Re-Shop Flower Shop gifts recyclable bouquets to local sustainability heroes

Local artist Kathryn Sclavi sets up the Re-Shop Flower Shop with students the McVeigh Recreation Center in Kensington. | Photo by Michael Reali Last Wednesday, local artist Kathryn Sclavi braved Philadelphia’s rush hour traffic and the January cold in her ZipCar to pick-up flowers in West Philly. But Sclavi wasn’t going to a florist or greenhouse. She pulled up to the local Planet Fitness and grabbed two giant trash bags stuffed with discarded water bottles. It turns out the bottles are ideal material for her sculptured bouquets of “flowers.”  

Sclavi will be giving away the bouquets this Saturday at her pop-up Re-Shop Flower Shop. The shop will be part of a community paint day being held by the Mural Arts Program at the Gallery at Market East. However, the bouquets aren't for free; they’re meant as gifts for community members who are doing something good for the planet.

The Re-Shop Flower Shop came out of Mural Arts’ Arts & Artists Outdoors program, a partnership between Parks and Recreation and Mural Arts that links local artists with neighborhood recreation centers. Together, artists and students create projects that play on themes of environmental sustainability while highlighting neighborhood green space. Last fall, Sclavi joined a group of students at the McVeigh Recreation Center in Kensington. The result was the Re-Shop Flower Shop, a versatile art and commerce concept that provided students with a hands-on crash course in topics ranging from graphic design and brand marketing to environmental stewardship and creative reuse.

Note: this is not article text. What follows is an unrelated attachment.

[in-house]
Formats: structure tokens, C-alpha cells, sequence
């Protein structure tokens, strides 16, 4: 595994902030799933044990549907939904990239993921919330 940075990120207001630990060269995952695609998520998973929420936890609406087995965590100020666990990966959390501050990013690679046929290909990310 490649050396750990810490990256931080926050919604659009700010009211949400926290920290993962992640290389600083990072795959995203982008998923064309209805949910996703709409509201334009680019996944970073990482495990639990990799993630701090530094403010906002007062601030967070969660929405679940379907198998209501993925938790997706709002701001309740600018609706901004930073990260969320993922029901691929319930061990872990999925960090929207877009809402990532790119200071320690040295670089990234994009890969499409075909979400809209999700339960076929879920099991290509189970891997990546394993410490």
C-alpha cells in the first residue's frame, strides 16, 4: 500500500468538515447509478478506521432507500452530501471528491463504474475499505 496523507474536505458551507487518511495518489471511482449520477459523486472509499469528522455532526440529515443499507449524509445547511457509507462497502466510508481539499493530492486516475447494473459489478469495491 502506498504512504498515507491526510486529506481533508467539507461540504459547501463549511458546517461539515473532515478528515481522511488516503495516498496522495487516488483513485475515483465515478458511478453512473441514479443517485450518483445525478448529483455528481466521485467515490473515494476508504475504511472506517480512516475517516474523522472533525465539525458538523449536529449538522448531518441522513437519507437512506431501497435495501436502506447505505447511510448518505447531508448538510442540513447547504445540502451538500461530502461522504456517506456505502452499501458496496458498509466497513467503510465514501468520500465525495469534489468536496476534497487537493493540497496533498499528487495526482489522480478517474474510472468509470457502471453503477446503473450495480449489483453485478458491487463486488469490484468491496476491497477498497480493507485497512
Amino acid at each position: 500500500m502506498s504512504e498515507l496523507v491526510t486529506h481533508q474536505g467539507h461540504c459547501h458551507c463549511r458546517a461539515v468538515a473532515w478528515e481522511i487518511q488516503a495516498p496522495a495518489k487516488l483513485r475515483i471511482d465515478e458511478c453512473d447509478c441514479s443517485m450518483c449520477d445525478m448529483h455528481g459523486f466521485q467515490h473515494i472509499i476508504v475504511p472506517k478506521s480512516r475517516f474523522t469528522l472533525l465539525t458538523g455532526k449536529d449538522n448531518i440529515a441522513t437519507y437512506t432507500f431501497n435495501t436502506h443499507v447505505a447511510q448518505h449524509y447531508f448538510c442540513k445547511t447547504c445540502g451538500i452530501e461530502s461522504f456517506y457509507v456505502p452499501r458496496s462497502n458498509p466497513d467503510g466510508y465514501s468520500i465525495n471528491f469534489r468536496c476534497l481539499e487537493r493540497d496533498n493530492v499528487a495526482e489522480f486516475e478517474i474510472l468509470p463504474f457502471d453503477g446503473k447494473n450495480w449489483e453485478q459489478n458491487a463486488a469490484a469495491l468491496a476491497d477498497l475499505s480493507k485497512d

A bouquet of the plastic bottle flowers. | Photo by Kathryn SclaviThe idea is to make flowers from discarded plastic bottles that people can give to members of the community as a thank you gift for doing something good for the environment. In addition to giving the kids a lesson in green art and business skills, the unique form of currency helped uncover the neighborhood’s unrecognized sustainability heroes.

“There would be a man who fed the birds and cleaned up the trash at the park every day,” says Sclavi, “or the woman at the rec center who was like a vigilante in making sure everything was recycled the right way.”

During the community paint day, volunteers who come out to work on the mural destined for the Philadelphia Zoo will have a chance to pick out their very own bouquet from Re-Shop Flower Shop and gift it to an environmental do-gooder in their life.

The free event will be held from 11 a.m. to 2 p.m. on the second floor of the Gallery at Market East (9th and Market Streets). If you’re interested in volunteering, please RSVP by emailing events@muralarts.org or calling 215-685-0753.

BRIAN RADEMAEKERS is a writer, homebrewer and gardener living in the Philadelphia area.